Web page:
WeWork has an unsettling vision for disrupting education by prepping kids to become the next Zuckerberg before they start learning their times tables. And while it’s a hell of a lot better than anything Betsy DeVos could dream up, the company’s technocratic, seemingly Shark Tank-inspired take on Montessori makes me fear for my unborn children.
This morning Fast Company and Bloomberg published articles announcing the new program WeGrow, which is the brain child of Rebekah Neumann, chief branding officer and a founding partner of WeWork. She was inspired to create her own educational system after she and her husband, WeWork CEO and fellow founding partner Adam Neumann, were disappointed with the elementary school options in New York and the West Coast for their “natural entrepreneurs.”
“These children come into the world, they are very evolved, they are very special,” Rebekah Neumann told Fast Company, explaining the realisations she had when searching for a school for her evolved and special children. “They’re spiritual. They’re all natural entrepreneurs, natural humanitarians, and then it seems like we squash it all out of them in the education system. Then we ask them to be disruptive and find it again after college.”
Artist rendering of WeWork school. (Image: BIG)
As she and her husband have helped grow WeWork from a Brooklyn co-working space into a communal-living real estate behemoth—or, as The Wall Street Journals calls it, a “$20 billion startup fuelled by Silicon Valley pixie dust”—they have also been “witnessing the movement that started, the ‘we generation,’” according to Neumann. “Now that I’m a mom, I’m noticing there’s been a huge missed opportunity in the educational system, because children are ready to start creating their life’s work when they’re 5,” she added.
So last month Neumann created a pilot program of seven students, ages five through eight, including her eldest child. The program is run out of a New York City Chabad school as well as the 60-acre Linden Farm in Pound Ridge, New York, which the Neumanns purchased last year for $15 million. Students spend one day a week at the farm and the rest of the week in the classroom, where they learn from customers and employees of WeWork. “The curriculum is going to be, and already is, integrated with mindfulness and yoga and meditation and farming and farm-to-table cooking, and all these sorts of things,” Rebekah told Fast Company, explaining that pilot students are currently “learning reading and math and science through working on the farm, through coming to WeWork, and running their own farm stand.”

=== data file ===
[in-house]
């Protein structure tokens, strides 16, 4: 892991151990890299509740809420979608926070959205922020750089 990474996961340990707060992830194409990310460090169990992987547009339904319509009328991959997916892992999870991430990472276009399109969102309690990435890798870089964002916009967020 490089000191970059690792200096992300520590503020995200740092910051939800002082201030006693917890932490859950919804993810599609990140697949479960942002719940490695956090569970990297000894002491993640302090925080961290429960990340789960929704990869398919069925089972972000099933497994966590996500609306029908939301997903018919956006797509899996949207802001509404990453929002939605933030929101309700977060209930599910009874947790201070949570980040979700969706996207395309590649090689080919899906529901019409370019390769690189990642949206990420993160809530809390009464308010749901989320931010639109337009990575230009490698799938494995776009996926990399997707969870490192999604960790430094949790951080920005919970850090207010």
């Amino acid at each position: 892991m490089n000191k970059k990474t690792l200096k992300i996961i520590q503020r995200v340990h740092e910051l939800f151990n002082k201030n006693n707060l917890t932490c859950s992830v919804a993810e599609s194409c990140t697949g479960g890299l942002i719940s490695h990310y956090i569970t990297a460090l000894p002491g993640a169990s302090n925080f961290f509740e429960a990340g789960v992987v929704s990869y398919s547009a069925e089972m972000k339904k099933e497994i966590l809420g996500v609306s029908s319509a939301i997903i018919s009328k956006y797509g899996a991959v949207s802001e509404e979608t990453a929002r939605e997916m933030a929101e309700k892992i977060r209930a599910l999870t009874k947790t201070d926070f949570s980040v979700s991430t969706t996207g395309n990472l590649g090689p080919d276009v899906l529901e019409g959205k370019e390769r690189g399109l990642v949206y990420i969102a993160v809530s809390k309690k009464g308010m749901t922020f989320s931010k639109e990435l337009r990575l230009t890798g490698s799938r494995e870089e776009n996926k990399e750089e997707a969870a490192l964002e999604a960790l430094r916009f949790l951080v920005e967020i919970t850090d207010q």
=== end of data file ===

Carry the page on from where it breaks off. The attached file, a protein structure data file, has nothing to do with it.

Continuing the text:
Students in the WeGrow pilot program. (Photo: Katelyn Perry/WeWork)
Of course, the idea for school gardens and farm-to-school programmes are far from new. Both movements trace back to the 1890s and get boosts every few years from federal initiatives or renewed national interest in environmental issues. But it’s not just agriculture-based business that these children are learning. Rebekah told Bloomberg that children learn from WeWork employees and customers about brand-building, sales tactics, and basic economics. One eight-year-old girl reportedly made T-shirts then sold them at the student-run farm stand. Now that girl plans to apprentice under a fashion designer who operates their business out of a WeWork space.
WeGrow plans to open its first school next autumn, with about 65 students. Eventually, Neumann hopes to start schools at other WeWorks all around the world so that parents who travel for business can take their family with them. This way, parents can always work just steps away from their children, no matter where they are. According to Bloomberg, WeGrow says it wants to educate customers “from birth to death.” If its dream is realised, then WeGrow children can graduate into WeWorks entrepreneurs, live at WeLive communal housing projects, learn how to be healthy from the recently launched Rise by We, and raise even more WeGrow-educated children. And the cycle can continue forever and ever—at least until the AI singularity kills us all or the We Empire implodes and frees customers from its Borg-like grasp.
The original articles about WeGrow include criticism from education experts and advocates, like Samuel Abrams, director of the National Center for the Study of Privatization in Education at Columbia University’s Teachers College, who told Bloomberg that “encouraging kids to monetise their ideas, at that age, is damaging” and risks “sucking the joy out of education.”
Artist rendering of WeWork school. (Image: BIG)
Gizmodo asked WeWork if it would comment on early criticisms of the WeGrow project, but a spokesperson said they would not “address the other voices.”
Instead, the company shared a draft of blog post from Neumann that will be published later today. “[Children] are in touch with the magical, that thing that is greater than any one of us, and they grow—every single day—physically, intellectually, and spiritually,” she writes. “It is with deep respect for this magic that we have decided to launch WeGrow: a new conscious, entrepreneurial school committed to unleashing every child’s superpowers. Through better understanding of their passions and the ways they can use their gifts to help other, children will grow as self-aware, empowered, compassionate creators.”
To be fair, self-awareness is important.